Tory delegates mull alternative council financing options

2 Oct 18

Greater fiscal devolution, commercialisation and students paying council tax were all mooted solutions to squeezed local government funding, at a Conservative Party conference fringe session yesterday. 

In a packed room, local government experts talked about ways cash-strapped councils could continue to fund services with, as the fringe guide suggested, “a trajectory of anticipated spending review cash-throttling”. 

David Simmonds, deputy leader of Hillingdon, suggested “greater fiscal devolution was the answer”, at the event organised by the think-tank Localis. 

He said he wanted to see a change to the current system of local authorities going with a “begging bowl to the Treasury”. 

Paul Carter, leader of Kent County Council and chair of the County Councils Network, said local government finance needed “re-calibrating” so there was a level playing field between councils. 

Many counties are currently struggling financially because of the high demand on social services. 

“We need to have more levers in bringing about change in health and social care,” he told the audience at the fringe.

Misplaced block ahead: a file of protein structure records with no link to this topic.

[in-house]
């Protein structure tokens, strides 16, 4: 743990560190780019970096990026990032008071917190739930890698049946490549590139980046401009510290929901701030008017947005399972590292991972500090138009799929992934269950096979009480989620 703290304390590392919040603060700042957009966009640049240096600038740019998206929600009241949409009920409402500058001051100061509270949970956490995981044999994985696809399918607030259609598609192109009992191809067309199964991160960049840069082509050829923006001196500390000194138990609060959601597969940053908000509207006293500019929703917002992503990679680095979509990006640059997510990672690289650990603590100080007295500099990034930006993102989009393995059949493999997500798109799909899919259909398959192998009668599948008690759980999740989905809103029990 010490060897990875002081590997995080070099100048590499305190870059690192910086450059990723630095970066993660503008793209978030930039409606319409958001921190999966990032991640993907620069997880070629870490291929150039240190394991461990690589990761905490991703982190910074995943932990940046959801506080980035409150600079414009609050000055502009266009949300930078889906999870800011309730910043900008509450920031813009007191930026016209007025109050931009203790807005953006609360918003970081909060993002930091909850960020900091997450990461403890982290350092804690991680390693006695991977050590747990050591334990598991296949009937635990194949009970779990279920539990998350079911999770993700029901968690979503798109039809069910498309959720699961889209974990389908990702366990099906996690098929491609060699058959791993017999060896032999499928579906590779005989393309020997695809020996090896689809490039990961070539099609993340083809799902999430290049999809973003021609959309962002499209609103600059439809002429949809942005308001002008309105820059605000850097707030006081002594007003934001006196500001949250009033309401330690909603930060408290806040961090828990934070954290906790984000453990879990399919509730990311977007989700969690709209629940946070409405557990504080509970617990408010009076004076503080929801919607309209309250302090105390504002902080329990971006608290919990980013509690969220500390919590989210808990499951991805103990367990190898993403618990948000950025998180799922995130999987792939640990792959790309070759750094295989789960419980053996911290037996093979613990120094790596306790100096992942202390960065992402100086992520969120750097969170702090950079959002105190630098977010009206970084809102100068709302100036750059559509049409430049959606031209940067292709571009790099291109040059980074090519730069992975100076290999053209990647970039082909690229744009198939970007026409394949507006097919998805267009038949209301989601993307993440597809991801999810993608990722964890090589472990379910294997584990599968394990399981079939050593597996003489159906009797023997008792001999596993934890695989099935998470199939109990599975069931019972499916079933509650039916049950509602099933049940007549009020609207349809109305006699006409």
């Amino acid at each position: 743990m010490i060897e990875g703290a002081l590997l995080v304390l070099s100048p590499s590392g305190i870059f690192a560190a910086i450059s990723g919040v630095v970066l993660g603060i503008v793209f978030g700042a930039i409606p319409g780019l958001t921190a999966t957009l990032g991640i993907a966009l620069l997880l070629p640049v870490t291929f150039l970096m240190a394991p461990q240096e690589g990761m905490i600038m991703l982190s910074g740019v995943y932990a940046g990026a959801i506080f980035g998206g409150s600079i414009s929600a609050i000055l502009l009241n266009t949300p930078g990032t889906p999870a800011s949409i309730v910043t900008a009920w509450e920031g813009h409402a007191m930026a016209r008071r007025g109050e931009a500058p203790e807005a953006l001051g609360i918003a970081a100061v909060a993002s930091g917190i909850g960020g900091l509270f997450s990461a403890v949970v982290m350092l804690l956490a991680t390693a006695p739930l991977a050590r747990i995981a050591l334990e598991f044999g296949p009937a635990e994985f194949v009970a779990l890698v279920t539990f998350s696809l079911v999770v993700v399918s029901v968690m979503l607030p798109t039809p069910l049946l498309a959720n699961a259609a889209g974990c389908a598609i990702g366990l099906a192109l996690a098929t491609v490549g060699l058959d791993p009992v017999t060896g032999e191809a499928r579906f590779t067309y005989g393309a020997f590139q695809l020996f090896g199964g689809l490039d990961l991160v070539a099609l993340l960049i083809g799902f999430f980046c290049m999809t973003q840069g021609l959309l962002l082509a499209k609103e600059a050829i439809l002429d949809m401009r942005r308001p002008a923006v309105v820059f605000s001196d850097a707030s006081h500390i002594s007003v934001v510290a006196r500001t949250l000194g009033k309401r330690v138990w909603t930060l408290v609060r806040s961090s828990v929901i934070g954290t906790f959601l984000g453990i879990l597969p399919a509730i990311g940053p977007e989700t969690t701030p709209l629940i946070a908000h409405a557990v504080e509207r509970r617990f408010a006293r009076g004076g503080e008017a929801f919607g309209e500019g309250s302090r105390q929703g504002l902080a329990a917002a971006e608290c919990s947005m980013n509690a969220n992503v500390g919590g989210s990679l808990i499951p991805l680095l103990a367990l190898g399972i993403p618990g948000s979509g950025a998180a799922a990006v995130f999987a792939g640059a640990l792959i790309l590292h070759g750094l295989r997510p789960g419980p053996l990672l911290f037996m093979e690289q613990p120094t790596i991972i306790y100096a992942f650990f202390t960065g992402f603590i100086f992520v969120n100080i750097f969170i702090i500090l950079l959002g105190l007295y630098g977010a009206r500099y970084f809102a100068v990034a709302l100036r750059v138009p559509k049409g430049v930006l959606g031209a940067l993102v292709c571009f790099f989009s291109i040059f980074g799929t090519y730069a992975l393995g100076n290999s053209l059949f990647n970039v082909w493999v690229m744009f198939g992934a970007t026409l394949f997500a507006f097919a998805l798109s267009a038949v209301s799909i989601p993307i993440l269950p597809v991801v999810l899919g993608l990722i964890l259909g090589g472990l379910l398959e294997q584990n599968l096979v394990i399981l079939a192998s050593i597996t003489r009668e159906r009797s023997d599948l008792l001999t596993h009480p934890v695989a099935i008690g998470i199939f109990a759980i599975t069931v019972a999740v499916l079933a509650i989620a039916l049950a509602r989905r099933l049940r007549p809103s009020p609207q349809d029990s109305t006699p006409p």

Natalie Abraham, operations director at CIPFA's consultancy service, pointed out that “being commercial isn't just all about selling”. 

She warned councils trying out new ways of making money needed to “really understand that market”.

“Every decision taken has to be evidence driven,” she advised. 

Professor Francis Davis, a senior advisor with CIPFA's C.Co, suggested that students could pay council tax as a means of bringing in more revenue. “

“It won't be popular,” he said. “But some of these kids have got spare cash". 

An audience member, in the question and answer session at the end, suggested that if central government stopped “micromanaging” local government councils could “ensure efficiencies without costing the Treasury a penny”. 

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